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Their identities were not disclosed, and no details were provided on where and how the executions took place.

The suspects, the ministry said, were identified late last year in an interior ministry probe into wildfires in the provinces of Latakia, Tartus and Homs.

“They confessed that they had started fires at several locations in the three provinces and they also confessed to convening meetings to plan the fires” that occurred intermittently in September and October 2020, according to the justice ministry.

It said it documented 187 fires affecting 280 towns and villages last year.

They devastated 13,000 hectares (32,000 acres) of agricultural land and 11,000 hectares of forest land, while also damaging more than 370 homes, the justice ministry said.

At least three people were killed and dozens wounded, state media reported at the time.

Syrian law still provides for the death penalty for offences including terrorism, arson and army desertion, according to rights group Amnesty International.

In its latest death penalty report published this year, Amnesty said it was able to corroborate information indicating that executions took place in Syria in 2020 but said it did not have sufficient information to give a reliable minimum figure.

The death penalty is usually carried out by hanging in Syria.

Syria COVID-19 Spike Sees Hospitals Reach Capacity

Syrian health workers tend to a Covid-19 patient at a hospital in the rebel-held northwestern Syrian city of Idlib on September 13, 2021. – Cases of Covid-19 have increased alarmingly over the past month in Syria’s rebel-controlled northern region of Idlib, local authorities said today. (Photo by OMAR HAJ KADOUR / AFP)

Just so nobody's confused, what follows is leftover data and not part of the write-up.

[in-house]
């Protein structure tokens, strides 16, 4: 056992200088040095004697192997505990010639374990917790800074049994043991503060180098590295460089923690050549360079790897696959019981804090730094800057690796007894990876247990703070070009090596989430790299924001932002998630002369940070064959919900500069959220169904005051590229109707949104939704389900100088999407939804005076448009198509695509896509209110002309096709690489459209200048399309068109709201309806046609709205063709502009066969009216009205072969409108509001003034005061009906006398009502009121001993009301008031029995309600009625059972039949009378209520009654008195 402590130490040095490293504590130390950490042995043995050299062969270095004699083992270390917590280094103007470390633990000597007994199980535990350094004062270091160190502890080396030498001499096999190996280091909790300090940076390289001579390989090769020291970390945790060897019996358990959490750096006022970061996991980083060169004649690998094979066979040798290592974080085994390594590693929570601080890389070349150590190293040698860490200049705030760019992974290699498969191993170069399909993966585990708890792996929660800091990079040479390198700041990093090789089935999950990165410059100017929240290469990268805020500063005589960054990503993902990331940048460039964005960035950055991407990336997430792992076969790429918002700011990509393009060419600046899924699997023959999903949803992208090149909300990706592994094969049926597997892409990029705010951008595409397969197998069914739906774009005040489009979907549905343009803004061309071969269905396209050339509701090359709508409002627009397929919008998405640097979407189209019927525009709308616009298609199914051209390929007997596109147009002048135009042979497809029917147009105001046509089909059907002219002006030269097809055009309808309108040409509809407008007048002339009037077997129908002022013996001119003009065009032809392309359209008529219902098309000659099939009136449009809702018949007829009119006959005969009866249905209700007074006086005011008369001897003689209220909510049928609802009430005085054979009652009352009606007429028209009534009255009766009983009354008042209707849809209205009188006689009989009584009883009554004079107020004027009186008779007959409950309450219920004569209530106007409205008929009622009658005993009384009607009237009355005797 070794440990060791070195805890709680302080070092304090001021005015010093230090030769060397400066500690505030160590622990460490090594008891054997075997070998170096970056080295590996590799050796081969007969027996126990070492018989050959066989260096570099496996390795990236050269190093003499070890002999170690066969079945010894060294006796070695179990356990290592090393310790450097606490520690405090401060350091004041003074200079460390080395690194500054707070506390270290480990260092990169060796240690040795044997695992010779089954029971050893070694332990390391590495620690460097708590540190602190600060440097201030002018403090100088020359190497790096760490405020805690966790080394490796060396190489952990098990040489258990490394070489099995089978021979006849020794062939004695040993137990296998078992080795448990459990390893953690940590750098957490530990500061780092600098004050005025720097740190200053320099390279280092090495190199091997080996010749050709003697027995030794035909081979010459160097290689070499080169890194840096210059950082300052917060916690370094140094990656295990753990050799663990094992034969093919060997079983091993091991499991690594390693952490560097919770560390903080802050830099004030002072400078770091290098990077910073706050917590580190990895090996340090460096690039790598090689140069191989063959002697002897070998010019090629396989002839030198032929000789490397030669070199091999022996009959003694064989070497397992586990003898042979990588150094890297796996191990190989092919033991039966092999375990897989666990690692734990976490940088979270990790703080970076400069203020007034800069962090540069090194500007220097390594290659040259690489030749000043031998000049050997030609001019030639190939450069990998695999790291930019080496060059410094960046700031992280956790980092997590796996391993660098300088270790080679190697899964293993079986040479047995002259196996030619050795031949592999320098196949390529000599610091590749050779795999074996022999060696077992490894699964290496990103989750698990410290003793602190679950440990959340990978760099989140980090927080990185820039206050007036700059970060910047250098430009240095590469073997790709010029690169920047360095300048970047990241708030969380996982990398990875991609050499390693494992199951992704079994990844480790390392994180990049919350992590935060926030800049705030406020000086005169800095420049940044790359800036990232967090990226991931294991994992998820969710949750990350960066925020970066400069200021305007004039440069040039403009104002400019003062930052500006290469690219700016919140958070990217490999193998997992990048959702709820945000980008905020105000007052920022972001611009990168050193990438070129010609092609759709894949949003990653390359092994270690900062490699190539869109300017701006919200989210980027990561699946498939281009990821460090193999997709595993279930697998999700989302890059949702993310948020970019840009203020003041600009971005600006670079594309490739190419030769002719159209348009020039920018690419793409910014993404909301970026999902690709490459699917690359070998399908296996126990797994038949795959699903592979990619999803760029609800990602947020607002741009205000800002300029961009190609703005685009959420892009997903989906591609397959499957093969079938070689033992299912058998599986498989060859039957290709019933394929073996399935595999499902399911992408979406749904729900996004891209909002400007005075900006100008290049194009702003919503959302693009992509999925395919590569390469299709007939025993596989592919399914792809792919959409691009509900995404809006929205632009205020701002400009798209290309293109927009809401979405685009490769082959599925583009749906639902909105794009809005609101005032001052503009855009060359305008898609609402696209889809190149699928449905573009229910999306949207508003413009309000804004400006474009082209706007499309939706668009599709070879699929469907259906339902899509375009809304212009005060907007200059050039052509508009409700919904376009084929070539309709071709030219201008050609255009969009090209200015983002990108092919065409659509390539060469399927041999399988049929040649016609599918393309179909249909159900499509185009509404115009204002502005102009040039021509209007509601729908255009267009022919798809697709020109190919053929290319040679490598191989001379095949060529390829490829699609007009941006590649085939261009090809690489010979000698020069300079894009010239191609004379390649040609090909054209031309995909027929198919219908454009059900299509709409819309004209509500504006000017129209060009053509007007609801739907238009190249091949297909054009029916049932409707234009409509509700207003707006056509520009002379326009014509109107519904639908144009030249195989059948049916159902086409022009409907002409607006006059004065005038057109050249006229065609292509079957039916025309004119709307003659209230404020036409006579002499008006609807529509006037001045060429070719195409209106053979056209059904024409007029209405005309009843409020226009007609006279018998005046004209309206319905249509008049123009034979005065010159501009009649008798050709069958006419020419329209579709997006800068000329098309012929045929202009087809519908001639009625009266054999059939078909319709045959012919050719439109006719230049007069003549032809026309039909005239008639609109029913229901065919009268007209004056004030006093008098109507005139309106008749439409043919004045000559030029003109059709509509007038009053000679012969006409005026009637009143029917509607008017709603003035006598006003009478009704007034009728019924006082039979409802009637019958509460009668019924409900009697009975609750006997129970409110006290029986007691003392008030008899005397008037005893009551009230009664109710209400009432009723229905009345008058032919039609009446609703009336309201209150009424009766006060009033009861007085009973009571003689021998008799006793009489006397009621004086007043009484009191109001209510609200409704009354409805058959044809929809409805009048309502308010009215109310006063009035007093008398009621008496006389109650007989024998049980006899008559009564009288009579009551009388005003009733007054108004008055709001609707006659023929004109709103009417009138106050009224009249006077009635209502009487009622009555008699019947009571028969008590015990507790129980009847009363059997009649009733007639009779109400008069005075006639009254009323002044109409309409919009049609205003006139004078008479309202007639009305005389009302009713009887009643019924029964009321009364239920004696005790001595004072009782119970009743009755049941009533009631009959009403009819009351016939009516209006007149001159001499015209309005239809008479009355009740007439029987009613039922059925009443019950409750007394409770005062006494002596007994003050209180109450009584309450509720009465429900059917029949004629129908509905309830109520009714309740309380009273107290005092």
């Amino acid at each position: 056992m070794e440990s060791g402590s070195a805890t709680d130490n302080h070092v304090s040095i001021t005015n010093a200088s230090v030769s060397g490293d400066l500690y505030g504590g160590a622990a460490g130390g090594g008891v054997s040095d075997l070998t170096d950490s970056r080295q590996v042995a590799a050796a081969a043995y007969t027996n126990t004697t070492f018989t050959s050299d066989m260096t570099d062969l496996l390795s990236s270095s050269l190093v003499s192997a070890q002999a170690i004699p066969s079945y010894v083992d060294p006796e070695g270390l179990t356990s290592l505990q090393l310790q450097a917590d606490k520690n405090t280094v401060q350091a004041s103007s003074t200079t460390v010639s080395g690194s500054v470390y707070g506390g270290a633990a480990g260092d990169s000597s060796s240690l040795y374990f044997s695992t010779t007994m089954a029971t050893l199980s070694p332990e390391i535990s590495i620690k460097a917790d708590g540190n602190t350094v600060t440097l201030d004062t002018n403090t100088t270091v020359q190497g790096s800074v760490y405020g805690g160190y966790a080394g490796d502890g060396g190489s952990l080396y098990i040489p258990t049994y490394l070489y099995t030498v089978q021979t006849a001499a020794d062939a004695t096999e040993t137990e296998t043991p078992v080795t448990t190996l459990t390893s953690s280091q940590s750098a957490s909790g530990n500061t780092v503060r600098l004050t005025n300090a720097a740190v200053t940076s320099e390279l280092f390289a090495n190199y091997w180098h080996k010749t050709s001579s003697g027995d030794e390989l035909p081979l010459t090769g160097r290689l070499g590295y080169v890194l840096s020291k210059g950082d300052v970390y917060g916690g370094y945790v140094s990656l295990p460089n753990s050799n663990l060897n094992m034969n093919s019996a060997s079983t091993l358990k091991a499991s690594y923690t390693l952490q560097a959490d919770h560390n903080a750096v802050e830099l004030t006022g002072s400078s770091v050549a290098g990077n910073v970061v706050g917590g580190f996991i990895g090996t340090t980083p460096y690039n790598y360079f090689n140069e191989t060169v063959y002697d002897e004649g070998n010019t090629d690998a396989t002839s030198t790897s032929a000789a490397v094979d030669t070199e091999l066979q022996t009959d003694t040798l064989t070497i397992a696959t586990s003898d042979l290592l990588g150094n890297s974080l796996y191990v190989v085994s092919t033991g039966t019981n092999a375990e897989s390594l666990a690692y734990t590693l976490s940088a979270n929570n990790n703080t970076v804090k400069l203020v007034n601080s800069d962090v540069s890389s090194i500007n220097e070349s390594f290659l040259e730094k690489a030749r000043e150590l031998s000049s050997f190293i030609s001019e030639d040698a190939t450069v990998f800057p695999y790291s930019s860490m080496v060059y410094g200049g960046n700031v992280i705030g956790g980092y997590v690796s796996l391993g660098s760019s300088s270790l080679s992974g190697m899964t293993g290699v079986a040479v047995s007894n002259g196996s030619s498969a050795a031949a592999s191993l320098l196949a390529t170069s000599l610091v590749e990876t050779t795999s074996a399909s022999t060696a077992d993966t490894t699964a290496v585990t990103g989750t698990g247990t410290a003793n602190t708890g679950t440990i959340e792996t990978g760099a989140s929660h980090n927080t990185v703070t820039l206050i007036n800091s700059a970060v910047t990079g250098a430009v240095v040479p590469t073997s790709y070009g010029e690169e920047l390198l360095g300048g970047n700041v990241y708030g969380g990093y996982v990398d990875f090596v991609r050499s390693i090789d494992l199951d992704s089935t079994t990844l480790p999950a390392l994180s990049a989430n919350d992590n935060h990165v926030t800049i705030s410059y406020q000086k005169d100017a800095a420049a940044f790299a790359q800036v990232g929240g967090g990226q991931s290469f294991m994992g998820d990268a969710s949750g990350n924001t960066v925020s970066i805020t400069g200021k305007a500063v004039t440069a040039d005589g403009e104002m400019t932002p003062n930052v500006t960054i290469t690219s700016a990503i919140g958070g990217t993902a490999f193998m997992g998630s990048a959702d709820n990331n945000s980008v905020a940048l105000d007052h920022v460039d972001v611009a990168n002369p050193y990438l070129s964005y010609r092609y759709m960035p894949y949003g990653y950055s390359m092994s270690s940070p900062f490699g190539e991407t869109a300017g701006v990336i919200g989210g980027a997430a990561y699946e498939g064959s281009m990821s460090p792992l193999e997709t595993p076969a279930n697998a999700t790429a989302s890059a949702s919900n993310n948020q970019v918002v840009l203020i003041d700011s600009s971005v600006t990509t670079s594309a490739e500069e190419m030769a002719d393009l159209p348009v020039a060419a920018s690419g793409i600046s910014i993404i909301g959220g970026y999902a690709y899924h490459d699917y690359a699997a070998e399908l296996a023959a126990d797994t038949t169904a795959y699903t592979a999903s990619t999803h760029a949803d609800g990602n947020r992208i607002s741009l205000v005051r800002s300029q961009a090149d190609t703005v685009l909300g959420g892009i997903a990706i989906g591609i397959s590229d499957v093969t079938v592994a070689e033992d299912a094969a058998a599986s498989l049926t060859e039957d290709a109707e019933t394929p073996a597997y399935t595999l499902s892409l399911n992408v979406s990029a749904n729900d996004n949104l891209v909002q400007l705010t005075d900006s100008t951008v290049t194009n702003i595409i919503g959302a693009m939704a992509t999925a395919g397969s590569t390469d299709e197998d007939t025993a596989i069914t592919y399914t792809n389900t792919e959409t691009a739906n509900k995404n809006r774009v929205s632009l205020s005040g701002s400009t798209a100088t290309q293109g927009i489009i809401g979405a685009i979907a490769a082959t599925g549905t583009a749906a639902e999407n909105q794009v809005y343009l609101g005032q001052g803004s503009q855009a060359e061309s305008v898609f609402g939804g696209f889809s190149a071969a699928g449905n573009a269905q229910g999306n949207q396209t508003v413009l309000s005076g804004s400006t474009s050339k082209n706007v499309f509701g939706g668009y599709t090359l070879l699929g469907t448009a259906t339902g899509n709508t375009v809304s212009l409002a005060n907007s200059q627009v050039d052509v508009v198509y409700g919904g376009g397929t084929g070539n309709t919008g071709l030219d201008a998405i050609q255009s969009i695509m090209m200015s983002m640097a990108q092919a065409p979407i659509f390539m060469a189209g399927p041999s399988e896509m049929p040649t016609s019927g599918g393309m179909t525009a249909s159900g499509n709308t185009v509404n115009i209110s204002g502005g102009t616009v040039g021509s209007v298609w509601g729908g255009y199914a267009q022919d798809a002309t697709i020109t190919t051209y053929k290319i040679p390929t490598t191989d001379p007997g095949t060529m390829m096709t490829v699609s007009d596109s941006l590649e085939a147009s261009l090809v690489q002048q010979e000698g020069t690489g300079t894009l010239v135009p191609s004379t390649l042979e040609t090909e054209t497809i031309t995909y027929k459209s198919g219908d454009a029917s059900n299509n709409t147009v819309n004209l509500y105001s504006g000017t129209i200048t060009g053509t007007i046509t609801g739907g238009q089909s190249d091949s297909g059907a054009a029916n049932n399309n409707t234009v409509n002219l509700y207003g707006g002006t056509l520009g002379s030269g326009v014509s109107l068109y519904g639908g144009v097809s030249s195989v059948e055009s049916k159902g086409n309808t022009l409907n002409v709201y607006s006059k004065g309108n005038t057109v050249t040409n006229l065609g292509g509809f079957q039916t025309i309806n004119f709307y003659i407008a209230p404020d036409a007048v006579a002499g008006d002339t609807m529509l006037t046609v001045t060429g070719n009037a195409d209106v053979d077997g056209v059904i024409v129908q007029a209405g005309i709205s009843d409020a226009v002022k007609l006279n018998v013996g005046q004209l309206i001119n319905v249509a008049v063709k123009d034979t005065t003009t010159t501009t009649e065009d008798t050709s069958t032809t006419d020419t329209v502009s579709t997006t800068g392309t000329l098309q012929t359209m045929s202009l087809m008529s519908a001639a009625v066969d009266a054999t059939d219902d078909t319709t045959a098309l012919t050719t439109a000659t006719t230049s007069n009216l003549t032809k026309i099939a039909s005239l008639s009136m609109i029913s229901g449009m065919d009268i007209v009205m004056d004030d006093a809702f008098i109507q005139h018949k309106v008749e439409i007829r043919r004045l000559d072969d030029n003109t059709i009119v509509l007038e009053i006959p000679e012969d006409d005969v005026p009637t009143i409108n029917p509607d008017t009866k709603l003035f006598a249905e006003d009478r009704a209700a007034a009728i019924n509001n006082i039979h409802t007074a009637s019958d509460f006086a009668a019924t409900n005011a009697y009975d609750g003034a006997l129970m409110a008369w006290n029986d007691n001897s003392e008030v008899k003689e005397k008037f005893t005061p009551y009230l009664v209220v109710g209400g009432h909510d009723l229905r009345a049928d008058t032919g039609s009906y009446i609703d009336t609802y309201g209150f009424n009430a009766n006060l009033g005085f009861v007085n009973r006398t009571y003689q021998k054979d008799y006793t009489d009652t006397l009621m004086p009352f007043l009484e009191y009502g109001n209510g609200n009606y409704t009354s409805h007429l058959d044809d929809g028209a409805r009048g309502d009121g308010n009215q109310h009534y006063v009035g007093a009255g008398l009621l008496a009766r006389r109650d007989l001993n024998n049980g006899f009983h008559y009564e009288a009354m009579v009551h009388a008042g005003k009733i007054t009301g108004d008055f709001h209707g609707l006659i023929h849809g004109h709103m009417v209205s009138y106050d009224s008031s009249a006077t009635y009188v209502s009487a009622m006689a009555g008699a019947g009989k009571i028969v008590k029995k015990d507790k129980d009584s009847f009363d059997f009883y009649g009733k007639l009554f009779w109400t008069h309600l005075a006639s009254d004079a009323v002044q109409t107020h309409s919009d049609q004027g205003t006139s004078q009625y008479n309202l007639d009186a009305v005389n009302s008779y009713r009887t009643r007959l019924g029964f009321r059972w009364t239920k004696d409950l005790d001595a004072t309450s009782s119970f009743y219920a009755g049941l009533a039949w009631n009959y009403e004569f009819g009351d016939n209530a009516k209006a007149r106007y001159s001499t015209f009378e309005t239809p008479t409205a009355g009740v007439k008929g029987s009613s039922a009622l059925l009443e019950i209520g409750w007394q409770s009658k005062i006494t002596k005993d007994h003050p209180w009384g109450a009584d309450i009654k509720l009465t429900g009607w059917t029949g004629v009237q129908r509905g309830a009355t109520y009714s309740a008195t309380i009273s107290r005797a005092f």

Hospitals in the Syrian capital Damascus and the coastal province of Latakia have reached capacity due to rising coronavirus admissions, a health official said Sunday.

“We have started transferring Covid-19 patients from the province of Damascus to the (central) province of Homs, and from Latakia to the province of Tartus,” Tawfiq Hasaba, a health ministry official, was quoted as saying by Syrian state TV.

The move came after “hospitals in these areas reached capacity because of a large spike in coronavirus cases,” he added.

Syria on Saturday logged 442 new coronavirus infections in government-held areas — a new daily record for a conflict-hit country that has documented more than 32,580 cases, including 2,198 deaths in regime controlled territory, since the start of its outbreak last year.

“It is the first time the number of cases reaches 400” in one day, Hasaba said, adding that the number of new infections was highest in Damascus, Aleppo and Latakia.

Coronavirus cases have been on the rise across Syria since mid-August, including in the northwest and northeast, large parts of which fall beyond government control.

According to the World Health Organization, only two percent of Syria’s population has been at least partially vaccinated.

Syria’s conflict has since 2011 killed nearly half a million people and ravaged a healthcare sector struggling to cope with a mass outflux of professionals.

Around 70 percent of the country’s pre-war medical staff have left since the start of the war.

AFP

IS Attack Kills Seven Syrian Troops

A photo of the Syrian flag

 

Islamic State group jihadists killed at least seven soldiers and militiamen in eastern Syria on Wednesday, the latest in a series of deadly attacks, a Britain-based war monitor said.

Several government positions came under attack in a desert area of Deir Ezzor province, the Syrian Observatory for Human Rights said.

Several troops were also wounded, some of them critically, while five jihadists were also killed.

A Kurdish-led offensive overran the last patch of IS-held territory in Syria in March 2019 but sleeper cells continue to launch attacks in the vast desert that stretches from central Syria east to the Iraqi border.